Sir Michael takes guard for glory bid
SIR Michael Stoute, poor chap, is turning into the Geoffrey Boycott of this Royal Ascot. He is the legend who is finding the final deep stride into the record books hardest to take.
The obdurate Yorkshire batsman spent 33 innings, and many more sleepless nights, trying in vain to score his 100th hundredth.
And here at Ascot, the fine trainer is stuck on 75 winners, level with the late, great boulevardier Sir Henry Cecil.
Time and again Stoute has made the journey from the weighing room to prime his latest horse.
Ten of them. Results: 14th, fourth, fourth, third, fourth, third, second, 10th, third, sixth. Near the target often, but no bullseye yet.
Today offers fresh hope and the prospect of the most dramatic finale to a week of frustration and patience: victory for Dartmouth, owned by the Queen, in the Hardwicke Stakes.
For Boycott the timing was finally perfect — the ton of tons coming not on some out-ground in a distant shire, but at Headingley in front of his adoring home faithful — and against Australia.
Stoute’s sense of theatre would be impeccable if his highest note formed part of the last-day chorus. Tension?
‘No,’ said Stoute. ‘We’ve been able to have a Royal winner on a number of occasions, so there’s no pressure. He’s in good shape and he knows his way around the track. He’s solid.’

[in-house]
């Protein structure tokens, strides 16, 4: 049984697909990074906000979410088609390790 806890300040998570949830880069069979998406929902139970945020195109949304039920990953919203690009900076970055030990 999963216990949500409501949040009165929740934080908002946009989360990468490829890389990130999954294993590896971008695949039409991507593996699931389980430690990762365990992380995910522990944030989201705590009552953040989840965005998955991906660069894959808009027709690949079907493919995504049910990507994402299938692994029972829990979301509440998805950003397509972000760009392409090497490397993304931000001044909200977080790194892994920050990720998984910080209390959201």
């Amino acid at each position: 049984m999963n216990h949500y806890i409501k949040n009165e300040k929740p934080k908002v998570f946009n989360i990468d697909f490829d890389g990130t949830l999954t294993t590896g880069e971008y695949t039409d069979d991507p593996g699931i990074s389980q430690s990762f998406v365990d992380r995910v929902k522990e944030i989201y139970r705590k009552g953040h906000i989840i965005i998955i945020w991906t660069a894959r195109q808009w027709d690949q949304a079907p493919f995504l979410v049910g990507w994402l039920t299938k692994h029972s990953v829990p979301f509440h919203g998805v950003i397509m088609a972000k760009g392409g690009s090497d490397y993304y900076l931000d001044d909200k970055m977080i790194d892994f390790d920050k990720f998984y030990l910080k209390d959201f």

Dartmouth beat Highland Reel here 12 months ago, putting him in line for successive glory, and lifted the Yorkshire Cup last month, suggesting form.
And, if Dartmouth does not triumph, Stoute also has Across The Stars, winner of the King Edward VII Stakes at this meeting last year, under his guidance. Another possibility is Khairaat in the Wolferton.
The first of Stoute’s two great hopes yesterday was Crystal Ocean, the well- supported 9-4 favourite in the King Edward VII. A late fade put paid to his chances and he finished third.
To Stoute’s — and the day’s — final race, the Duke Of Edinburgh Stakes.
The dutiful trainer stood at attention as he spoke to the Queen, owner of Mainstream, in the parade ring. He touched the right brim of his topper and bowed as she took her leave.
Stoute said a few words to jockey Ryan Moore and tarried with a handful of associates on his way up to watch the race from on high. This time, is wasn’t even terribly close: sixth.
Back in the limelight for the first time since he won the Derby was Padraig Beggy, the Irishman who came from nowhere and slipped back into anonymity. Since his fairytale glory on the 40-1 shot Wings Of Eagles at Epsom, he has had just seven rides — the last one prior to Ascot at Leopardstown at 16-1. The rest have been 33- 1 or longer.
A work rider, rather than a star, his primary job is to ensure Aidan O’Brien’s runners are perfectly prepared.
But, three years after being suspended for a year for taking cocaine and giving false evidence, he was on Hydrangea (16-1) in the Coronation Stakes.
He is no stranger to Hydrangea, having ridden half of her 10 starts prior to yesterday, when he piloted her to third.
So loquacious after he won the Derby, he refused to speak to the press yesterday, the allure of the attendant demands of fame seemingly fleeting.
Record hope: can Dartmouth (left) hit bullseye for Stoute?